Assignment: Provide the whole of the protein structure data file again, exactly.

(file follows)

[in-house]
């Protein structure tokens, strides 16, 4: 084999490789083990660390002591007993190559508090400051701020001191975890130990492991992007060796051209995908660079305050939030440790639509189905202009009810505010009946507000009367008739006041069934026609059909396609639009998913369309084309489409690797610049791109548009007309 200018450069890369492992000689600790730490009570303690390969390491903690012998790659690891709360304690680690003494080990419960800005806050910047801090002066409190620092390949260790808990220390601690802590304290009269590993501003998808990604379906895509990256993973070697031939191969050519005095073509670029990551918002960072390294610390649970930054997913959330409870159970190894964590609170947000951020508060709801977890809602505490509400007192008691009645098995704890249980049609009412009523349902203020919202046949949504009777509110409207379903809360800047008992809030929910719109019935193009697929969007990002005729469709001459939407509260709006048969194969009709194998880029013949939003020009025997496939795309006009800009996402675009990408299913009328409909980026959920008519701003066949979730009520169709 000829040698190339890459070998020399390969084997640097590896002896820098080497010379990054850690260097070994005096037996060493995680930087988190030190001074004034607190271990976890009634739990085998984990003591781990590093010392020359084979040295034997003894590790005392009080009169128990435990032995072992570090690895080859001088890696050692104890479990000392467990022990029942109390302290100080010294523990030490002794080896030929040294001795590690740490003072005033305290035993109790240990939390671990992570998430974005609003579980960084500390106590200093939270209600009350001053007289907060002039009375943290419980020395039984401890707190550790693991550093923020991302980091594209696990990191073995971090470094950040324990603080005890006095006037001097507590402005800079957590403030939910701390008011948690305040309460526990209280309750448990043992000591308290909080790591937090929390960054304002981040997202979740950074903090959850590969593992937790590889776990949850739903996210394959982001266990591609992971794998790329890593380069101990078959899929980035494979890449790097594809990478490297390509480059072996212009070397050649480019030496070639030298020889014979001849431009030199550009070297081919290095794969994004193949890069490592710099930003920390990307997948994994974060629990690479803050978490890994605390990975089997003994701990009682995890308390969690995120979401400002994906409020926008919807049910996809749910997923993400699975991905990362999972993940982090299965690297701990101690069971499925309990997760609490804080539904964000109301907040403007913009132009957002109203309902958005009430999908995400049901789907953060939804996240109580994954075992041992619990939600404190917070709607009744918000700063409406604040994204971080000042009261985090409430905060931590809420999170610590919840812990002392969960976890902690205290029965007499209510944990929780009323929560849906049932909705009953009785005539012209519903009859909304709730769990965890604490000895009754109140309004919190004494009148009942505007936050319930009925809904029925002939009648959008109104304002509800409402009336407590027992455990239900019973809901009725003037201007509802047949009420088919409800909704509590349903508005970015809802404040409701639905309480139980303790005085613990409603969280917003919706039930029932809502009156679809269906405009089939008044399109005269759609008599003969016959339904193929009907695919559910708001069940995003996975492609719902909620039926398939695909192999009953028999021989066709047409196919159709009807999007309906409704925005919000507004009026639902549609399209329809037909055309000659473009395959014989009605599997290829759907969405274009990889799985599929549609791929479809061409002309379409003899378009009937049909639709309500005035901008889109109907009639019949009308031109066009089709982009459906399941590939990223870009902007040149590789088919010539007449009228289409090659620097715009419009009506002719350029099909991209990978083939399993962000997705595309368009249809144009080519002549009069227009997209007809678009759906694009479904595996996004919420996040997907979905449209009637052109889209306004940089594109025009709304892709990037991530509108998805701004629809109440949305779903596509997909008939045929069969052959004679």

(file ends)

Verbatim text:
[in-house]
């Protein structure tokens, strides 16, 4: 084999490789083990660390002591007993190559508090400051701020001191975890130990492991992007060796051209995908660079305050939030440790639509189905202009009810505010009946507000009367008739006041069934026609059909396609639009998913369309084309489409690797610049791109548009007309 200018450069890369492992000689600790730490009570303690390969390491903690012998790659690891709360304690680690003494080990419960800005806050910047801090002066409190620092390949260790808990220390601690802590304290009269590993501003998808990604379906895509990256993973070697031939191969050519005095073509670029990551918002960072390294610390649970930054997913959330409870159970190894964590609170947000951020508060709801977890809602505490509400007192008691009645098995704890249980049609009412009523349902203020919202046949949504009777509110409207379903809360800047008992809030929910719109019935193009697929969007990002005729469709001459939407509260709006048969194969009709194998880029013949939003020009025997496939795309006009800009996402675009990408299913009328409909980026959920008519701003066949979730009520169709 000829040698190339890459070998020399390969084997640097590896002896820098080497010379990054850690260097070994005096037996060493995680930087988190030190001074004034607190271990976890009634739990085998984990003591781990590093010392020359084979040295034997003894590790005392009080009169128990435990032995072992570090690895080859001088890696050692104890479990000392467990022990029942109390302290100080010294523990030490002794080896030929040294001795590690740490003072005033305290035993109790240990939390671990992570998430974005609003579980960084500390106590200093939270209600009350001053007289907060002039009375943290419980020395039984401890707190550790693991550093923020991302980091594209696990990191073995971090470094950040324990603080005890006095006037001097507590402005800079957590403030939910701390008011948690305040309460526990209280309750448990043992000591308290909080790591937090929390960054304002981040997202979740950074903090959850590969593992937790590889776990949850739903996210394959982001266990591609992971794998790329890593380069101990078959899929980035494979890449790097594809990478490297390509480059072996212009070397050649480019030496070639030298020889014979001849431009030199550009070297081919290095794969994004193949890069490592710099930003920390990307997948994994974060629990690479803050978490890994605390990975089997003994701990009682995890308390969690995120979401400002994906409020926008919807049910996809749910997923993400699975991905990362999972993940982090299965690297701990101690069971499925309990997760609490804080539904964000109301907040403007913009132009957002109203309902958005009430999908995400049901789907953060939804996240109580994954075992041992619990939600404190917070709607009744918000700063409406604040994204971080000042009261985090409430905060931590809420999170610590919840812990002392969960976890902690205290029965007499209510944990929780009323929560849906049932909705009953009785005539012209519903009859909304709730769990965890604490000895009754109140309004919190004494009148009942505007936050319930009925809904029925002939009648959008109104304002509800409402009336407590027992455990239900019973809901009725003037201007509802047949009420088919409800909704509590349903508005970015809802404040409701639905309480139980303790005085613990409603969280917003919706039930029932809502009156679809269906405009089939008044399109005269759609008599003969016959339904193929009907695919559910708001069940995003996975492609719902909620039926398939695909192999009953028999021989066709047409196919159709009807999007309906409704925005919000507004009026639902549609399209329809037909055309000659473009395959014989009605599997290829759907969405274009990889799985599929549609791929479809061409002309379409003899378009009937049909639709309500005035901008889109109907009639019949009308031109066009089709982009459906399941590939990223870009902007040149590789088919010539007449009228289409090659620097715009419009009506002719350029099909991209990978083939399993962000997705595309368009249809144009080519002549009069227009997209007809678009759906694009479904595996996004919420996040997907979905449209009637052109889209306004940089594109025009709304892709990037991530509108998805701004629809109440949305779903596509997909008939045929069969052959004679």